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News headlines about market volatility might cause heartburn and sleepless nights, and it’s hard not to worry about your own finances. You might find yourself asking if you should take your money out of your bank.

Numerous personal scenarios would be valid reasons to withdraw your money. (Think: combining your finances with a partner or using your savings to make a large, essential purchase.) But it’s highly unlikely that you’ll experience losing your money because your bank is going out of business. Why?

The answer: the FDIC.

What is the FDIC?

The FDIC (Federal Deposit Insurance Corporation) is an agency created by the 1933 Banking Act that was designed to restore trust in the American banking system and protect consumers’ bank deposits. The FDIC was created after the stock market crash of 1929 to protect and insure a person’s money up to a certain amount — even if the bank itself couldn’t cover the withdrawal.

Today, this independent agency of the U.S. government continues to protect your deposits at an FDIC-insured bank or savings association — even in the unlikely event that your bank closes. And the best news? No depositor has ever lost a penny of their FDIC-insured funds.

What does FDIC insurance protect?

Money in an FDIC-insured bank, like Ally Bank, is protected on a per depositor and per ownership category basis up to $250,000 (including principle and accrued interest). FDIC insurance covers deposits such as Interest Checking, Online Savings, Money Market Accounts, and Certificates of Deposit (CDs). Learn more about the full range of deposit products and insurance coverage amounts.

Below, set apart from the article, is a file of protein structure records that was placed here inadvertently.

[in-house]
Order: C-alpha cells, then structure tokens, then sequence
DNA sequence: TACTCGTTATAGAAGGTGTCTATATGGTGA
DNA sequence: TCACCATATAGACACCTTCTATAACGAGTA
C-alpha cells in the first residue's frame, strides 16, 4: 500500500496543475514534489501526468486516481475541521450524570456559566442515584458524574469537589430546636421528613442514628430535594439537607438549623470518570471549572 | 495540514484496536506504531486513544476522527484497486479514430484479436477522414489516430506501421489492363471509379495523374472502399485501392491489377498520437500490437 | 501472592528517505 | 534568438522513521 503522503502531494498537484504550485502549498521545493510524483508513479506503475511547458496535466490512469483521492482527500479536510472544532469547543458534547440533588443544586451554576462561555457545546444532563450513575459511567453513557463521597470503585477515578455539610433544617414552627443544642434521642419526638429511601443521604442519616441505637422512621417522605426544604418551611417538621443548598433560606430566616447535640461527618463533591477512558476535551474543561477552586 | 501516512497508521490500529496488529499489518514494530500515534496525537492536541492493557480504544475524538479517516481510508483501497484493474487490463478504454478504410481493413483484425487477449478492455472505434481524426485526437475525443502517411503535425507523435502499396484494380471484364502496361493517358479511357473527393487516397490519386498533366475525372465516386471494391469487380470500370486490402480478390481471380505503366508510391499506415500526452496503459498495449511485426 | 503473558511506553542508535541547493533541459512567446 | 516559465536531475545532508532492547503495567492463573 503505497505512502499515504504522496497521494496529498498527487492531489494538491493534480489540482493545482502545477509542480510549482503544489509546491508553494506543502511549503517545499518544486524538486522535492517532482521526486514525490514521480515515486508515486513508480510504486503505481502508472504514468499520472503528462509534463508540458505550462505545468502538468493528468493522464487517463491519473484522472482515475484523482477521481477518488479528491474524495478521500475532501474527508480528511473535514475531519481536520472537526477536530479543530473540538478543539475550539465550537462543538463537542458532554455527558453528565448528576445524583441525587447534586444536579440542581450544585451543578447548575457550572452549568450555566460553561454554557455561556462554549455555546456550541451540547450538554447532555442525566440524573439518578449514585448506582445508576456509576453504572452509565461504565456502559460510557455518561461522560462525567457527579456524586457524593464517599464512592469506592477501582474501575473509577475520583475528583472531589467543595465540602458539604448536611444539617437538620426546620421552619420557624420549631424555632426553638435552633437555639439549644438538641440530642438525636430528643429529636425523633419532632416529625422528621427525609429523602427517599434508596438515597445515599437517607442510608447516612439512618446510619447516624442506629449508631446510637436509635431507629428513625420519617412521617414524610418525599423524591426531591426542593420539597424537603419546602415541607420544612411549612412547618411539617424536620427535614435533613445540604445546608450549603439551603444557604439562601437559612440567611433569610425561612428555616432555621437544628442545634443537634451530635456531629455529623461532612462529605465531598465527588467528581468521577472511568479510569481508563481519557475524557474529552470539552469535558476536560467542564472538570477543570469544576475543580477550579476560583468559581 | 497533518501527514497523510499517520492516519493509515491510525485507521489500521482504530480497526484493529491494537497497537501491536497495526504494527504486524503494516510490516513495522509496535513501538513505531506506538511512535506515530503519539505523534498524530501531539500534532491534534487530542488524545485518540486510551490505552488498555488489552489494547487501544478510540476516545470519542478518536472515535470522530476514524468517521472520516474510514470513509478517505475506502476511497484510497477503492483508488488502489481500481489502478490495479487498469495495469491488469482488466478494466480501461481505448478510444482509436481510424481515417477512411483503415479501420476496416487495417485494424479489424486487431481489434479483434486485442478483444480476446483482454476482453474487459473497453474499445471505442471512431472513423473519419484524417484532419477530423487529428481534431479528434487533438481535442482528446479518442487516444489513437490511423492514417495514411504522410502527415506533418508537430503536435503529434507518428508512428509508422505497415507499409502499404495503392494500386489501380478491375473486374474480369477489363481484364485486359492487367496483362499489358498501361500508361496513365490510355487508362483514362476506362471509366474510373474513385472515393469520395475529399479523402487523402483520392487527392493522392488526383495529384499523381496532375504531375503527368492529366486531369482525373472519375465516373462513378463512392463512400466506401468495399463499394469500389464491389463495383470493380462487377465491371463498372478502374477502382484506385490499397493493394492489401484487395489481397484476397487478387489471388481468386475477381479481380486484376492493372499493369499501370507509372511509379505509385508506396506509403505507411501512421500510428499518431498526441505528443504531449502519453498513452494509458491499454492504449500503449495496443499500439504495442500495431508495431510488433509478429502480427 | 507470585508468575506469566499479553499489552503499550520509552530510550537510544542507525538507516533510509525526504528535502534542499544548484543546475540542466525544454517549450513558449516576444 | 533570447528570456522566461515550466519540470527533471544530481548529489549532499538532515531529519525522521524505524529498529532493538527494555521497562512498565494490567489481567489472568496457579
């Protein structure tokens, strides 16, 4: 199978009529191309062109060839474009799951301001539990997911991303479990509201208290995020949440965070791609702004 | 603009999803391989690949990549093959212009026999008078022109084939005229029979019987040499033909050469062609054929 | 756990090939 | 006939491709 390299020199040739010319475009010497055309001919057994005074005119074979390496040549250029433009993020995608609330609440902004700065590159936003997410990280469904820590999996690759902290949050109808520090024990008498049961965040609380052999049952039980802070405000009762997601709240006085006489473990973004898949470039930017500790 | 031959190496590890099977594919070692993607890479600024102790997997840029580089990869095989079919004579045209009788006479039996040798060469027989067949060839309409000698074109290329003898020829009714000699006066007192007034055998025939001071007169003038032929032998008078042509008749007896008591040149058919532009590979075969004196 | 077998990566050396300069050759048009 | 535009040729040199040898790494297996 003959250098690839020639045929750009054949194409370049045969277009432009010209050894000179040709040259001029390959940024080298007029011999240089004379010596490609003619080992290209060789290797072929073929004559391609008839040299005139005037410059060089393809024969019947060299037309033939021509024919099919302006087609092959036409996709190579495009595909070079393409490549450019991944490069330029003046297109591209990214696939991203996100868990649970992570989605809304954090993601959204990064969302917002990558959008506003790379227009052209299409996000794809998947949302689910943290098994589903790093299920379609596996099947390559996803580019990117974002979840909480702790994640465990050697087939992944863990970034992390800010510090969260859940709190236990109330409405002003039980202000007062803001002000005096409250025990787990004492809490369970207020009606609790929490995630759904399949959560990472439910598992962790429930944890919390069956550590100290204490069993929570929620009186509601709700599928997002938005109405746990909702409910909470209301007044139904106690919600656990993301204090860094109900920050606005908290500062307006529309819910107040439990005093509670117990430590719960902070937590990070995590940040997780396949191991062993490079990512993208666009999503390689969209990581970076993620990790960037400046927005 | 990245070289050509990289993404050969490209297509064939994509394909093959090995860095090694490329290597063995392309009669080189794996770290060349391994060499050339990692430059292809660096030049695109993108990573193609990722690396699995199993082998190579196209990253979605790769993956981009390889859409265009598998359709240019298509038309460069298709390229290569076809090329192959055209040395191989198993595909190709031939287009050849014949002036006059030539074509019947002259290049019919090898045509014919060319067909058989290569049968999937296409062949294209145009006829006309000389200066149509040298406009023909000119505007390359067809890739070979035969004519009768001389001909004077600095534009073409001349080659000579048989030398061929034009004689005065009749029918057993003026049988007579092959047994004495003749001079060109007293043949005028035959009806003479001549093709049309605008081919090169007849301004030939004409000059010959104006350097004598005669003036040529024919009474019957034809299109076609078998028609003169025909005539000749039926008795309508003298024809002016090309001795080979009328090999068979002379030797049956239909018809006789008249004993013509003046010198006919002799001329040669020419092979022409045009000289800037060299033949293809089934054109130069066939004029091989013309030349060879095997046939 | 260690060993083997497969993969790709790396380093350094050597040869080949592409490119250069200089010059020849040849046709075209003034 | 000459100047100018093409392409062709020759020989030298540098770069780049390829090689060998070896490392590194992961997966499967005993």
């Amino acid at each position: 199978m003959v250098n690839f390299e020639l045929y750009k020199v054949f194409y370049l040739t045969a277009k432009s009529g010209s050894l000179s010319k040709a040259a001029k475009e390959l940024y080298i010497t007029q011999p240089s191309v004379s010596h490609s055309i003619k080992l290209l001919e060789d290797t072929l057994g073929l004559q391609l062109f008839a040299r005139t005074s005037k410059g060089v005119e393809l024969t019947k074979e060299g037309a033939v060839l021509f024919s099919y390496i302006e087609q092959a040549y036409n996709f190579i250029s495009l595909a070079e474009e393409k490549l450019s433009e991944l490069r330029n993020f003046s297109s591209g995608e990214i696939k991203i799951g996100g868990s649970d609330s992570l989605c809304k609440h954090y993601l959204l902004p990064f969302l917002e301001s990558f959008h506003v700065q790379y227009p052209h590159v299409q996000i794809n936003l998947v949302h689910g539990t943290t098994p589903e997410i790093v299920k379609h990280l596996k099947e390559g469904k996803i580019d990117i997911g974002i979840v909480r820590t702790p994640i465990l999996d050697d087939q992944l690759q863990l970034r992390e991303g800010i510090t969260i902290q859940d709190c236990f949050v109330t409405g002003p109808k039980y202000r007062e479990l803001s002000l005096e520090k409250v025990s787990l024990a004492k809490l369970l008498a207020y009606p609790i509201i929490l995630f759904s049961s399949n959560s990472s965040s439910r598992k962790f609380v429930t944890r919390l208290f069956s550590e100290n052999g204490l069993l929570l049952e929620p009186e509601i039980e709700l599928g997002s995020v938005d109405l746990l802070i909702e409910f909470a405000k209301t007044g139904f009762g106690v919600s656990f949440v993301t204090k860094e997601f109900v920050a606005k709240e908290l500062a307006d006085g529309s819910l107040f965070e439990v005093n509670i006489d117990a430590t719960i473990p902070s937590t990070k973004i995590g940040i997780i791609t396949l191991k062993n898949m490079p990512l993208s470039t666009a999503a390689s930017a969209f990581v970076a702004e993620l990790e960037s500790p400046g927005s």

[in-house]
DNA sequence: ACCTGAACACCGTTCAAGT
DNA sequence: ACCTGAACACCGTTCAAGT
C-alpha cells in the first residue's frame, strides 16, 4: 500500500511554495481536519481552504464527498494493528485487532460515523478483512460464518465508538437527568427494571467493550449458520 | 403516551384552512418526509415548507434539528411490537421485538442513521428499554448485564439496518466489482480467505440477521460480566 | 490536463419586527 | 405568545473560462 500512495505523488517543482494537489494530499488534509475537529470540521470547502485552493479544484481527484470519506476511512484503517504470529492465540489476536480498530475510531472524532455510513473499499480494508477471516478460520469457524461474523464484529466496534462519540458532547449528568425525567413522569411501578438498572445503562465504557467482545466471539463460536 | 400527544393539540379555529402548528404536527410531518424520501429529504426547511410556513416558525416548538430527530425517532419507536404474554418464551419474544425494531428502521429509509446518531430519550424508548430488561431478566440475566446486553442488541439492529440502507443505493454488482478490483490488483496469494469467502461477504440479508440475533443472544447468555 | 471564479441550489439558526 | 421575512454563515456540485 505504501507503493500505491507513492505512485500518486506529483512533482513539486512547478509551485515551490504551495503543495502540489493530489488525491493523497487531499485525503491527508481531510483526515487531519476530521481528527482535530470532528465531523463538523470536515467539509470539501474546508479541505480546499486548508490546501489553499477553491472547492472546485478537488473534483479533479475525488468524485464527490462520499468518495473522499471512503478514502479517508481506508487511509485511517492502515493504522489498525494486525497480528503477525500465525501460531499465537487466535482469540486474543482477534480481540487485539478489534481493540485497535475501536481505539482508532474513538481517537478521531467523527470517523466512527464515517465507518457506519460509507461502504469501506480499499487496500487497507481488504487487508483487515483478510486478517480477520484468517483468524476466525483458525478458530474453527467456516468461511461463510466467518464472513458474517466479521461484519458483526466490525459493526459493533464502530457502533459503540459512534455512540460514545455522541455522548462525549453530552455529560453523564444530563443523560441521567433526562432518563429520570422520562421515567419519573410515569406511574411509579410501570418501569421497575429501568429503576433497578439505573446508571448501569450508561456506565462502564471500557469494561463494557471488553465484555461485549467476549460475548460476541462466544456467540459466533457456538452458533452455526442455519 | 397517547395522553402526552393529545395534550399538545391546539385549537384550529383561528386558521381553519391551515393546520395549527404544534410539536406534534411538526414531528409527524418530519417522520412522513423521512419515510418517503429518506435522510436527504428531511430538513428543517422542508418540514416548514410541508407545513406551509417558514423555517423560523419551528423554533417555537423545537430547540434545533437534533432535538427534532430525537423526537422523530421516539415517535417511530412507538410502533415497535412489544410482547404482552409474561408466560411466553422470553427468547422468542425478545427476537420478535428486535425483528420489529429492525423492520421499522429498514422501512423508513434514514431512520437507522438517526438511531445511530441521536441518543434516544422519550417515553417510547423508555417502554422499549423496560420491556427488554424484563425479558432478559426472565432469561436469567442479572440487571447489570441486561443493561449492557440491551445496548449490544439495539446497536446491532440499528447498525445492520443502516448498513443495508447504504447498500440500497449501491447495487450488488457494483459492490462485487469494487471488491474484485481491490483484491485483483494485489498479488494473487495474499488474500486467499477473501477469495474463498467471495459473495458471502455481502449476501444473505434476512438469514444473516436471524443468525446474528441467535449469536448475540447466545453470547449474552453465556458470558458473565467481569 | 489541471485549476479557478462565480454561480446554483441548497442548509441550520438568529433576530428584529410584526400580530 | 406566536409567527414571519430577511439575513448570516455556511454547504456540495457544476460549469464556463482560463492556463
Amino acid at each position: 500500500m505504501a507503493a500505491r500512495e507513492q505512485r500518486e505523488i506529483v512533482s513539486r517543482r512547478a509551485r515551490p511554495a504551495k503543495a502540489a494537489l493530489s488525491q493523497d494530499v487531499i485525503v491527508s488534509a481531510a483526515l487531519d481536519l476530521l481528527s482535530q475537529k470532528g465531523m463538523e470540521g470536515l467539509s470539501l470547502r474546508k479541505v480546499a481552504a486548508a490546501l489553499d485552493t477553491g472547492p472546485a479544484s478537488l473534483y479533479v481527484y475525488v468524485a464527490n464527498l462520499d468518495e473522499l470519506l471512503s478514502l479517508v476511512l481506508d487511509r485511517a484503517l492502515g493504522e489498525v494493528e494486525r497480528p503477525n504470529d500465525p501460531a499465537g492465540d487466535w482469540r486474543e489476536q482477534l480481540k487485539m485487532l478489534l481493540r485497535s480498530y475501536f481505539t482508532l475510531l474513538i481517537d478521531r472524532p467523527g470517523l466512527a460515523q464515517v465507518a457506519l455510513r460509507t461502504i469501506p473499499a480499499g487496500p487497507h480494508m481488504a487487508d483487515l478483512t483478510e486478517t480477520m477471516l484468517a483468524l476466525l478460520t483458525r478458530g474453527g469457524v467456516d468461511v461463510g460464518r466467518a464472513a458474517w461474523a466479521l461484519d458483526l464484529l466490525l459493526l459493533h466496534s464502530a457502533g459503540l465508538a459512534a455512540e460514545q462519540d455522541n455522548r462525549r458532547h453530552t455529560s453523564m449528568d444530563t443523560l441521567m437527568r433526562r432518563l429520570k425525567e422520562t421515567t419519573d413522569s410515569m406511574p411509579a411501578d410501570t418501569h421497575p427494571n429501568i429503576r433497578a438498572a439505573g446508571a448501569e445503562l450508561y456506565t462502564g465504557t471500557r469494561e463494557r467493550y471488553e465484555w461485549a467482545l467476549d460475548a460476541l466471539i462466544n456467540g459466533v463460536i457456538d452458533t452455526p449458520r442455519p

Read more about how FDIC insurance safeguards your CDs and Money Market Accounts.

If your account balance is below the $250,000 threshold and you have your money in one of these types of accounts, you are protected — even in the highly unlikely scenario of your bank closing.

How to Increase Your Amount of FDIC Insurance

The FDIC caps coverage at $250,000 per depositor, per ownership category. If your balance exceeds this limit, you may be asking yourself should I withdraw the excess and stash the cash elsewhere? Rest assured, there are ways to significantly expand your insurance protection and maximize your coverage.

Here are a few ways to maximize your coverage:

  • Spread the wealth by opening additional single-name accounts at different FDIC-insured banks. For example, if you open an account at three different institutions, you could have up to $750,000 in FDIC insurance coverage.
  • Open a joint account with your spouse, which would double the amount covered.
  • Start saving for college now by opening a Coverdell Education Savings Account (or Education IRA), which is FDIC-insured as an Irrevocable Trust.
  • Save for retirement by stashing your cash in an IRA CD or IRA savings account.

This combination of strategies and accounts could provide you with up to an additional $1.25 million in coverage. Learn more about how to estimate your insurance coverage and enhance your deposit protection.

But what about your investment accounts?

As you know, investing in the stock market comes with risk. But even securities have some protection, thanks to the Securities Investor Protection Corporation (SIPC).

The SIPC is a nonprofit corporation that protects investors against losses if their brokerage fails. It was created as part of the Securities Investor Protection Act of 1970, after the U.S. security market instability of the late 1960s.

You can learn more about the difference between FDIC and SIPC, how you can protect the money in your brokerage or retirement accounts, and the limits of SIPC here.

Check in with your finances.

Economic downturns can be stressful to live through. But many financial institutions like Ally Bank have your back, thanks to FDIC insurance.

Instead, to calm your nerves, conduct a financial health check, and start by ensuring that your funds are FDIC-protected. There may be a valid reason to withdraw your money, but burying it in a hole in your backyard should not be one of them.